Edit: here's an average powerline adapter FAQ from a typical manufacturer (other manufacturers have similar wording):
http://www.tp-link.com/en/article/?id=406 (yes, it has a horrible translation to English but it's good enough to understand the meaning).

"Q: Why can not my powerline rate reach 200Mbps or 500Mbps?
A: 200Mbps and 500Mbps are the highest powerline rate in theory. However the power line circuit is very complex, there may be much interference. Electrical equipments with electromotor, like washing machine/air-condition, can generate interference may even cut off your powerline connection. If possible, please avoid such devices"

"Q: Can Powerline adapters work if they are separated by UPS?
A: No. Usually, UPS has filter function. It can cut the powerline connection."
My subscription allows you people to exist on this site and makes me a better human being than you'll ever be
JohnC
Gerbil Jedi
Gold subscriber
 
 
Posts: 1862
Joined: Fri Jan 28, 2011 2:08 pm
Location: NY/NJ/FL

Re: Wireless and FPS gaming

Postposted on Mon Apr 28, 2014 7:55 pm

This is a latency thread. Reliability aside (and it's not as if wireless is any better) you haven't addressed the only issue I've raised: Latency.

At the moment I'm the only one who's posted anything objective related to latency: Valve showing multiple lag spikes up to 100ms on even a good home WiFi connection, The same article saying that powerline can be good and then immediately explaining how most wireless routers are not good for gaming. I'm sure there are bad powerline implementations and I'm sure there are good wireless combinations for gaming, but if you are going to make a general argument you can't afford to cherry-pick min/max examples that suit a desired outcome.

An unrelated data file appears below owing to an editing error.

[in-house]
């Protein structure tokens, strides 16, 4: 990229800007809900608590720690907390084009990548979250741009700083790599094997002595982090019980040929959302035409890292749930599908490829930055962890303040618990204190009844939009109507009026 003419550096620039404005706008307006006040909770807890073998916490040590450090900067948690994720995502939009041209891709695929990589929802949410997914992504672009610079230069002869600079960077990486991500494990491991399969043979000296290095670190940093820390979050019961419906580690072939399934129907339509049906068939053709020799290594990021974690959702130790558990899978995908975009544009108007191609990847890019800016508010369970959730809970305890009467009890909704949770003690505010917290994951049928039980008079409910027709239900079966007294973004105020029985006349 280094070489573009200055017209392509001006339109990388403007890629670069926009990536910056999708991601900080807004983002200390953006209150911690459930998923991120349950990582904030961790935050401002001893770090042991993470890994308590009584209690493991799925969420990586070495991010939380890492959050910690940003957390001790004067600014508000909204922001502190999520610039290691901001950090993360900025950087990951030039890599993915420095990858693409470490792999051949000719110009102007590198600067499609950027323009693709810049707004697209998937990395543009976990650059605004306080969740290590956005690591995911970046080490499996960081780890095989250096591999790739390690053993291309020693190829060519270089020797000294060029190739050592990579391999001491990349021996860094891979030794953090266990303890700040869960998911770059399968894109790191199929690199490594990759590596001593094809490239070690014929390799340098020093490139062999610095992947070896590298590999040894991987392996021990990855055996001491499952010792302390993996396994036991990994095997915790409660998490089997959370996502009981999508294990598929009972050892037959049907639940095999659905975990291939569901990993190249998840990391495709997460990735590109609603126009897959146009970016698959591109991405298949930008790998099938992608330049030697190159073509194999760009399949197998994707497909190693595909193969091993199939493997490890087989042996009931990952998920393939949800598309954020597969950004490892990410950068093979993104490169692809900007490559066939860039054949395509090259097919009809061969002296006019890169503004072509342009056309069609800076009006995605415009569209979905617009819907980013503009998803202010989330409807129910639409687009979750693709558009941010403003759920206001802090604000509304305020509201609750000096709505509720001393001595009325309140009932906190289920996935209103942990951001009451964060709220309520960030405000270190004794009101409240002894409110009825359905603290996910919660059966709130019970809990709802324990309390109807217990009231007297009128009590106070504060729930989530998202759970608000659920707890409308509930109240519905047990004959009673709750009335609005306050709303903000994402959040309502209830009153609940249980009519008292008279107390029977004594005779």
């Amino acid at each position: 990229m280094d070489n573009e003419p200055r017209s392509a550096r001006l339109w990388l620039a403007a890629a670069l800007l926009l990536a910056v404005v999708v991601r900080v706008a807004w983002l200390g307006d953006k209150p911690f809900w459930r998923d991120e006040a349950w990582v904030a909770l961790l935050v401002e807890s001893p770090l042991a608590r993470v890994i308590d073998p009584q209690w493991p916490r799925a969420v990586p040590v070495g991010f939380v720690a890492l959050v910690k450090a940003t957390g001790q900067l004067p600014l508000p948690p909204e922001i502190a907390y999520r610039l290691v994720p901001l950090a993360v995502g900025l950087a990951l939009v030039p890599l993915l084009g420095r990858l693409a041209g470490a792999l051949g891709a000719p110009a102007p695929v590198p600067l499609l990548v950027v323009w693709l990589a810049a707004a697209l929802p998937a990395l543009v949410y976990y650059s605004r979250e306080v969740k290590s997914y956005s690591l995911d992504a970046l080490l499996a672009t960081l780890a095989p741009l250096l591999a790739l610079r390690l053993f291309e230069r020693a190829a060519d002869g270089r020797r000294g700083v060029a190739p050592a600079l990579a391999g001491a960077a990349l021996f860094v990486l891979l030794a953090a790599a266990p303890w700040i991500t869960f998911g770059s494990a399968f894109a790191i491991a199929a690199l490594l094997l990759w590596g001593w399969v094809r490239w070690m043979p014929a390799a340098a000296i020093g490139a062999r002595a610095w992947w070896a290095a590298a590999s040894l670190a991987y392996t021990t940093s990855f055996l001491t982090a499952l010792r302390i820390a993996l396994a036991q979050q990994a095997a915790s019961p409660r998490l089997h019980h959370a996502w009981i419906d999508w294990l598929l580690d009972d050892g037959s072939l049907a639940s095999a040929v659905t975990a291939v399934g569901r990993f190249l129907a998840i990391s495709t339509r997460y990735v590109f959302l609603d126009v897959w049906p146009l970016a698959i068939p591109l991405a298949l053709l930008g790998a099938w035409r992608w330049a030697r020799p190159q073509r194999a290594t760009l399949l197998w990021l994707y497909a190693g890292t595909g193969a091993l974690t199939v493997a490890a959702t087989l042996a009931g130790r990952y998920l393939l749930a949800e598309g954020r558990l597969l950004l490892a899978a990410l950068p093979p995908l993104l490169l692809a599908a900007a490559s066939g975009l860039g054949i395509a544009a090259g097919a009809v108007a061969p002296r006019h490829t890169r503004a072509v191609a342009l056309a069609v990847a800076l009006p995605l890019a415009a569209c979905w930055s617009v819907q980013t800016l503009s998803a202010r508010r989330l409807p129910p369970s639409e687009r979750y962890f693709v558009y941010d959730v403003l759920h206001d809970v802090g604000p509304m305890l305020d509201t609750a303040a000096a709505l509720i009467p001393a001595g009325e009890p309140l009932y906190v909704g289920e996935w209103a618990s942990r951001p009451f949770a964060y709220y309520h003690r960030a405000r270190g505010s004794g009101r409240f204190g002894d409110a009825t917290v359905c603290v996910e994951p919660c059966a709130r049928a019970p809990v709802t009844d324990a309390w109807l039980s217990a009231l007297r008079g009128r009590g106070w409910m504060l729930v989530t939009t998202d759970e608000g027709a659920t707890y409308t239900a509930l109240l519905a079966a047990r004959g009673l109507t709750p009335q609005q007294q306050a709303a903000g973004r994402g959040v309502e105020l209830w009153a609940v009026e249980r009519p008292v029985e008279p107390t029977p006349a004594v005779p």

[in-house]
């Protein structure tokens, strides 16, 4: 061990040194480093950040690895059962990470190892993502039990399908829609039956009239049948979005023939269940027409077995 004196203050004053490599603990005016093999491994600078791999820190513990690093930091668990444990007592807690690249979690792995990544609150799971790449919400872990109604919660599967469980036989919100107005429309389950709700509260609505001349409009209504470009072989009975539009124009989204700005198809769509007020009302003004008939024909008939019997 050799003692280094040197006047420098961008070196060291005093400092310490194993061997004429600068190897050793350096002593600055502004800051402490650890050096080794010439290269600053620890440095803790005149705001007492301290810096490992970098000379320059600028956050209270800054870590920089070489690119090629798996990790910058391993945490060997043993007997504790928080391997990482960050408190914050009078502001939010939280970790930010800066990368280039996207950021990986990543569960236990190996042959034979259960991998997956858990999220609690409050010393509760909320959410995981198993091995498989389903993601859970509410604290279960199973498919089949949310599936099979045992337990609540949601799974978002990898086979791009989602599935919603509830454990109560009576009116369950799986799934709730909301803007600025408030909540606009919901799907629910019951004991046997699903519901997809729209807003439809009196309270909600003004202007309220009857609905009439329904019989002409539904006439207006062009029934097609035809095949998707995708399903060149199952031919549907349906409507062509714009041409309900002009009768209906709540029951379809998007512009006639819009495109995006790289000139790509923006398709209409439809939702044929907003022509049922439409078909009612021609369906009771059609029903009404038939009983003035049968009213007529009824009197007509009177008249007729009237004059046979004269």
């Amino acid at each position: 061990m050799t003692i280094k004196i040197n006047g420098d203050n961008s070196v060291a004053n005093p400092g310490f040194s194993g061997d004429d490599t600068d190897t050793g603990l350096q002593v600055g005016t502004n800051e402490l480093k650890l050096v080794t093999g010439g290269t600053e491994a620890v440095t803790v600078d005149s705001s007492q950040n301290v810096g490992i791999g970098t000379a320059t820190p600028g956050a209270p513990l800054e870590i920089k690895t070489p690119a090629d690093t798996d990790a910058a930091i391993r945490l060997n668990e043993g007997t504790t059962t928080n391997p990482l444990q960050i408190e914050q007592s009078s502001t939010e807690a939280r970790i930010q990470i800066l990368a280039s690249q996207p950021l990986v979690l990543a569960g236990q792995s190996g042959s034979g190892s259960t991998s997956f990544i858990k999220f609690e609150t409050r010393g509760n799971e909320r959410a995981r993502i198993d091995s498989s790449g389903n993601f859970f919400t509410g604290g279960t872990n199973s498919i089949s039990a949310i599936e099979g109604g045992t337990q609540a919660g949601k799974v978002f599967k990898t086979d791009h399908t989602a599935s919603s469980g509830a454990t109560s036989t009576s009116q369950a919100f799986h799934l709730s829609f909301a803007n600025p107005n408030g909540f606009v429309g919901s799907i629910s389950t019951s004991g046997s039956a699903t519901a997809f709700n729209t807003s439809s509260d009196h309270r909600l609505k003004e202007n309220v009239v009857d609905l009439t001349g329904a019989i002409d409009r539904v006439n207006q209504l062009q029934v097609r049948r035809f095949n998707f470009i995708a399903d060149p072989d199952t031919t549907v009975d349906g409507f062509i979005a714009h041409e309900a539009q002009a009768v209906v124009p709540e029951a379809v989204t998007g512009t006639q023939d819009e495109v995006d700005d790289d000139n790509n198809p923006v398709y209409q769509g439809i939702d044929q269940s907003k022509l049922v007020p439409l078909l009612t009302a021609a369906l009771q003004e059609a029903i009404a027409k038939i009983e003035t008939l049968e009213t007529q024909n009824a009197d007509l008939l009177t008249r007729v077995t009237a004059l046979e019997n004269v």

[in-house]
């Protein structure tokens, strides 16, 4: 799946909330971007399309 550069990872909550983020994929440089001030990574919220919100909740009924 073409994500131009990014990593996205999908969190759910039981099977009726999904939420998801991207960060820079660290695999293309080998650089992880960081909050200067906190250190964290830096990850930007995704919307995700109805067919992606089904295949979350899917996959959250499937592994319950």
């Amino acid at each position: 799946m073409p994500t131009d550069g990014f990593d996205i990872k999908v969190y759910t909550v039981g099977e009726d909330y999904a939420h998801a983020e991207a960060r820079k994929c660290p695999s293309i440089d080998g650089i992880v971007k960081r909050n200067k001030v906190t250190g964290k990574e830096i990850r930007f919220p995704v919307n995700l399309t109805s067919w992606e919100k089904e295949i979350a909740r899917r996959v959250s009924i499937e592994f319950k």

I figured Valve's hardware dev team would have a shred of credibility but this seems to be a tough crowd. If all you can do is discredit Valve then I think that speaks for itself.
Are they omniscient deities?
- No.
Would they have sunk hundreds of millions of dollars into this SteamBox/OS project and not bothered with proper network testing across multiple routers/cards/dongles in a range of different environments?
- Doesn't seem very likely to me.

moriz wrote:take advantage of a store with a good return policy, and explore all your options. sometimes, the best solution is the simplest

This is very good advice.
Whilst I apologise for cutting your quote off there, I reckon that inserting two plugs into two power sockets is by far the simplest solution ;)
Last edited by Chrispy_ on Mon Apr 28, 2014 8:22 pm, edited 1 time in total.